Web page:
Steven Spielberg might be best known for depicting fantastical adventures and fast-paced action sequences, but the arguably most-Spielbergian motif is a lot more mundane. At crucial moments, the dinner table appears, marking the transitions and choices that drive his films. In a new visual essay called “Steven Spielberg: Setting the Table,” De Filmkrant, the largest independent film magazine in the Netherlands, presents a survey of the dinner table in important Spielberg films. The four-minute video offers a series of interesting analyses as well as showcases some unforgettable filmic moments.
"Setting the Table" argues that important dinner scenes generally happen one-third of the way into Spielberg’s films and act as a bridge between the calm opening and the ‘frenzied adventures’ which typically follow. For the medium-dysfunctional families, light bickering and occasional chaos frequent mealtime, but for more dysfunctional characters, the absence of dinner tends to mark ‘failed lives.’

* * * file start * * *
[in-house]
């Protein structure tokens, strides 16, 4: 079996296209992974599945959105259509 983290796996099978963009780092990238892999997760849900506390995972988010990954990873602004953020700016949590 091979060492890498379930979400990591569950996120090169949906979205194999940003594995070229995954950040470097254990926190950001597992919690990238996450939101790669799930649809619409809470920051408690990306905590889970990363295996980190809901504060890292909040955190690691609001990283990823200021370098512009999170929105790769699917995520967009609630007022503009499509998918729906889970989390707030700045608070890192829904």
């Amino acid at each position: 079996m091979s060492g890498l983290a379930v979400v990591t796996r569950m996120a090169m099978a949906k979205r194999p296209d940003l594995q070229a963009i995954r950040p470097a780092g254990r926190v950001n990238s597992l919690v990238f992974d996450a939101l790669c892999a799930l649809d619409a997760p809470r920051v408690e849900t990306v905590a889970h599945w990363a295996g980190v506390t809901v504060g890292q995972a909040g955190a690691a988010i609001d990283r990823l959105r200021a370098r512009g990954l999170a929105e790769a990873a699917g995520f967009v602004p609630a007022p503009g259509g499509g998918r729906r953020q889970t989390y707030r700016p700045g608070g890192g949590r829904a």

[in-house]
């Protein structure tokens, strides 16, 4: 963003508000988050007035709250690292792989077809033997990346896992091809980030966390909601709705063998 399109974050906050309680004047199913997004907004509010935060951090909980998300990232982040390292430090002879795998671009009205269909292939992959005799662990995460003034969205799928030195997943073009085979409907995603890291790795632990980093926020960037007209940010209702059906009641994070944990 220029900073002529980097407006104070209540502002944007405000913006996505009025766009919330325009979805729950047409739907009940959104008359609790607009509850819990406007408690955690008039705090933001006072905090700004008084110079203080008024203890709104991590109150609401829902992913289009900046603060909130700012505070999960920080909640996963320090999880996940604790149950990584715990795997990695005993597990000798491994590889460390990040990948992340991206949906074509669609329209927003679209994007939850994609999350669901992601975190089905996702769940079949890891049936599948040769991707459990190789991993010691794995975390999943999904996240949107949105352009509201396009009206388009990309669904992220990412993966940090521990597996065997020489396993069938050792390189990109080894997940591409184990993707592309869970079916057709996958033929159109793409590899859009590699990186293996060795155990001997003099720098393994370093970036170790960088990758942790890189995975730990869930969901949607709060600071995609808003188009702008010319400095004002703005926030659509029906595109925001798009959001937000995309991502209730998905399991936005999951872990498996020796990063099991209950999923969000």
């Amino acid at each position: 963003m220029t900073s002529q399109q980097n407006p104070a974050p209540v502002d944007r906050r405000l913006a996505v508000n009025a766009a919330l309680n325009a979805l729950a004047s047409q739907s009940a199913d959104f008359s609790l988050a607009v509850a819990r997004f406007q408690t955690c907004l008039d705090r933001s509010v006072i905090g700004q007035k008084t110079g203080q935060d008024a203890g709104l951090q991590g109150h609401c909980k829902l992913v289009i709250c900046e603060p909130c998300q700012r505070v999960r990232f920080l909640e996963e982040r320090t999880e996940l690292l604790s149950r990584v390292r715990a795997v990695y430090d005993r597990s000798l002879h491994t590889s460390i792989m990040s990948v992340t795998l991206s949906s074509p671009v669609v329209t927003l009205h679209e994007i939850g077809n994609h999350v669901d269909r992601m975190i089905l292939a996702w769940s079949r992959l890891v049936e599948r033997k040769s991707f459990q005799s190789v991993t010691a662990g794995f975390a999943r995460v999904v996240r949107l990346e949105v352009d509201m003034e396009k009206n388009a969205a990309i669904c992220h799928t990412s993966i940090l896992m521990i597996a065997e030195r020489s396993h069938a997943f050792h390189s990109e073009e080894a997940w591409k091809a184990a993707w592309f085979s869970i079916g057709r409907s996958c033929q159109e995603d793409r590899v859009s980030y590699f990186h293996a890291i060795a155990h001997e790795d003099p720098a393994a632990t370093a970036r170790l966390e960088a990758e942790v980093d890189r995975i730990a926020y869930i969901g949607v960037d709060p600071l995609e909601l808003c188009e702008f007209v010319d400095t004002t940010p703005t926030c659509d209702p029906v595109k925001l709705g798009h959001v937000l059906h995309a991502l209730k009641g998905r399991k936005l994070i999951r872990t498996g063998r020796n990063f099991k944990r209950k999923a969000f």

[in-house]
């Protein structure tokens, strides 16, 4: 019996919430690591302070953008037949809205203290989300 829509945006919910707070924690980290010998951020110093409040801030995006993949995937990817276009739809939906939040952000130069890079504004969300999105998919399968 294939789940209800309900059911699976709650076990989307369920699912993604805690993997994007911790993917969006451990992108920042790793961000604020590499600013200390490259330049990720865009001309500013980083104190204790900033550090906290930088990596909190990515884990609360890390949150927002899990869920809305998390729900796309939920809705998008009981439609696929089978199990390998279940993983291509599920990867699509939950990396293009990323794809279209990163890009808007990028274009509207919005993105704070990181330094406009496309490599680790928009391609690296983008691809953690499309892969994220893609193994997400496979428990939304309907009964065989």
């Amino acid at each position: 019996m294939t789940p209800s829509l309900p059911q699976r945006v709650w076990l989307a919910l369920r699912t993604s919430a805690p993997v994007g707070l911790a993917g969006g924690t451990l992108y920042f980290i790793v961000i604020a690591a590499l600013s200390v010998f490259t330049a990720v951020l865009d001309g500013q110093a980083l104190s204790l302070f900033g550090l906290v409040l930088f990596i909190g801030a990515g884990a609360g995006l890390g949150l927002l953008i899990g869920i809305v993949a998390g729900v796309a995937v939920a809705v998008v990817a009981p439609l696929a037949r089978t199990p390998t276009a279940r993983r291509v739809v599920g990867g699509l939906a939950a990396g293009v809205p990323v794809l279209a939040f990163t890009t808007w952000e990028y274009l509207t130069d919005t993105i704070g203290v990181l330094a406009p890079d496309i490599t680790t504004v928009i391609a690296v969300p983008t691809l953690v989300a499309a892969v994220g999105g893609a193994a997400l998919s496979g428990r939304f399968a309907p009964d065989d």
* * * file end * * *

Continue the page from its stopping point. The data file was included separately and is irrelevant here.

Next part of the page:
Family dinner scenes, De Filmkrant argues, are often pivotal moments for protagonists—“scenes where the everyman becomes the hero.” Chief Brody’s famous line in Jaws, for example—“Why don’t we have one more drink and cut that shark open?” happens around the dinner table. The actual consumption of food (or, here, drink) is the final act before heroism. The dinner table, however ordinary, is an essential motif for family life and in Spielberg films it serves to bridge the ordinary with the extraordinary. See for yourself in “Steven Spielberg: Setting the Table,” below: